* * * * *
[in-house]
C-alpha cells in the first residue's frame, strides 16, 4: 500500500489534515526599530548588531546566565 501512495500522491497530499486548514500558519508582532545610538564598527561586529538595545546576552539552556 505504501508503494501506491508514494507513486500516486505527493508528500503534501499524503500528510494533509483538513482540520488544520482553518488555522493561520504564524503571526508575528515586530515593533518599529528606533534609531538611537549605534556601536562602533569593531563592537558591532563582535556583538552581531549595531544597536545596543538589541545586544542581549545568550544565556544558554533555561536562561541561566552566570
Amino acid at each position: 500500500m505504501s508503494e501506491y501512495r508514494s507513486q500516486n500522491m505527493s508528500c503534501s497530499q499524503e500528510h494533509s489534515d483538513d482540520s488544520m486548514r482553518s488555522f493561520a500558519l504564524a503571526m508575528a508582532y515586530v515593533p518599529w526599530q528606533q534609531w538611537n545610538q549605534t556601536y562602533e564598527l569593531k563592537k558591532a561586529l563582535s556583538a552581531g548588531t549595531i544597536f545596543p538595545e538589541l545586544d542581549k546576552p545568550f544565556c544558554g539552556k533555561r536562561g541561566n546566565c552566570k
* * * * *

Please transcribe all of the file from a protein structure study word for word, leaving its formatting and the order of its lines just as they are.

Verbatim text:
[in-house]
C-alpha cells in the first residue's frame, strides 16, 4: 500500500489534515526599530548588531546566565 501512495500522491497530499486548514500558519508582532545610538564598527561586529538595545546576552539552556 505504501508503494501506491508514494507513486500516486505527493508528500503534501499524503500528510494533509483538513482540520488544520482553518488555522493561520504564524503571526508575528515586530515593533518599529528606533534609531538611537549605534556601536562602533569593531563592537558591532563582535556583538552581531549595531544597536545596543538589541545586544542581549545568550544565556544558554533555561536562561541561566552566570
Amino acid at each position: 500500500m505504501s508503494e501506491y501512495r508514494s507513486q500516486n500522491m505527493s508528500c503534501s497530499q499524503e500528510h494533509s489534515d483538513d482540520s488544520m486548514r482553518s488555522f493561520a500558519l504564524a503571526m508575528a508582532y515586530v515593533p518599529w526599530q528606533q534609531w538611537n545610538q549605534t556601536y562602533e564598527l569593531k563592537k558591532a561586529l563582535s556583538a552581531g548588531t549595531i544597536f545596543p538595545e538589541l545586544d542581549k546576552p545568550f544565556c544558554g539552556k533555561r536562561g541561566n546566565c552566570k